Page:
Opioid Use Disorder and Cannabis
Opioid Use Disorder (OUD) is a substance use disorder relating to the use of an opioid. Signs of the disorder include a strong desire to use opioids, an increased tolerance to opioids, and difficulty reducing use and withdrawal symptoms associated with discontinuation.
In the late 1990’s, pharmaceutical companies reassured the medical community that patients would not become addicted to prescription opioid pain relievers, and healthcare providers began to prescribe them at greater rates. This led to widespread diversion and misuse of the medication before it became clear that that opioids were indeed highly addictive. The US is currently amidst an opioid crisis. In 2018, the CDC reported over 46,800 deaths as result of opioid overdoses.
When Pennsylvania became the 24th state to legalize a comprehensive medical marijuana program, Opioid Use Disorder was not originally on the list of approved conditions but was quickly added once the program got up and running. Medical cannabis, dosed at varying levels of THC and/or THC/CBD combinations, has been found to be beneficial in treating multiple symptoms of opioid use disorder including generalized pain, muscle cramps, anxiety, nausea, vomiting and insomnia.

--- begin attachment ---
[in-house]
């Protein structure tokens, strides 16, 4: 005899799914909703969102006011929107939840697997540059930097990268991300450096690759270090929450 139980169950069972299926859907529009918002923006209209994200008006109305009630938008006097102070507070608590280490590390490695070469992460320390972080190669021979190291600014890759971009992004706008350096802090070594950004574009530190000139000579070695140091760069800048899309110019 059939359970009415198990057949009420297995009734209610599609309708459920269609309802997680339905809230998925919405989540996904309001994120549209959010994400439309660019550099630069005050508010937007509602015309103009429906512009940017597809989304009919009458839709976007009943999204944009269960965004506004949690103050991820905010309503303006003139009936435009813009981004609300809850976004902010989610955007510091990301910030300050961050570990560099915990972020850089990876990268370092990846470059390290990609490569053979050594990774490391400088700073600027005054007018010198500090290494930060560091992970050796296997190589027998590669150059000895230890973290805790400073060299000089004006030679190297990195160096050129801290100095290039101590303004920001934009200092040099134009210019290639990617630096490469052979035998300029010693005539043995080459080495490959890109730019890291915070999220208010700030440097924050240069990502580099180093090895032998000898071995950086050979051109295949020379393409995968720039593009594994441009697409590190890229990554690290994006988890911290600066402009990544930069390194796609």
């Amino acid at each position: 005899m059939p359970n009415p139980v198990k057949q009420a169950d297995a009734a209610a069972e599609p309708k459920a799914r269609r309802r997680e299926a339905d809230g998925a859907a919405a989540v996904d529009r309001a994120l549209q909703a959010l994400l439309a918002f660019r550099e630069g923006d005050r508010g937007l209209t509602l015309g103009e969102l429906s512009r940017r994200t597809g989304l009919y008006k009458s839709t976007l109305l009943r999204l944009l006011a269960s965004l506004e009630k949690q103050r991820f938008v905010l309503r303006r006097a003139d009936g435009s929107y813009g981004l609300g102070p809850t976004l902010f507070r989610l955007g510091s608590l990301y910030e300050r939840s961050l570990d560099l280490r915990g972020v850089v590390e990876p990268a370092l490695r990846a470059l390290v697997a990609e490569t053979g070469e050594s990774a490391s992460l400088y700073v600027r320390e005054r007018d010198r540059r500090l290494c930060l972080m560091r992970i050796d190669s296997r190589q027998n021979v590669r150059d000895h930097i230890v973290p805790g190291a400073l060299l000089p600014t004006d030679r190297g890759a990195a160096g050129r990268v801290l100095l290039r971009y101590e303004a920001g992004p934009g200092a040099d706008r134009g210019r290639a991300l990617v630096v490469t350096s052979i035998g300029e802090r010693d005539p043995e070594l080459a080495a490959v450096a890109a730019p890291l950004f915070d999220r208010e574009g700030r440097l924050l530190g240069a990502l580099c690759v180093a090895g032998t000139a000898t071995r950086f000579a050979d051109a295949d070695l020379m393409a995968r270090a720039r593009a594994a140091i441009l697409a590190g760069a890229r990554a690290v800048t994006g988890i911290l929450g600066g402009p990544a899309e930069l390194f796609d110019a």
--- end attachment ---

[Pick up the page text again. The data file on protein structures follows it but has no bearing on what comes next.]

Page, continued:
In recent years, the legalization of medical marijuana across the country has opened possibilities for a safer alternative to pain relief. In states where cannabis is legal, opioid use has been shown to decrease. In 2018, JAMA published a study that showed a 14.4% reduction in opioid use with Medicare patients who lived in a state with a cannabis dispensary. Although there is still much to explore and learn in the medical cannabis industry, there is certainly potential as a treatment option with little to no risk of dependency or overdose.
To celebrate #NationalPharmacistDay (January 12), we’re spotlighting our dispensaries’ amazing medical staff. Meet Marci Lee, Pharm D!
The holiday season is supposed to be “The Most Wonderful Time of the Year!” In reality, it can be the most stressful time of the year. How can medical marijuana help?
Julianne Care, PharmD helps a patient whose medical marijuana regimen was not successful in managing his symptoms of autism.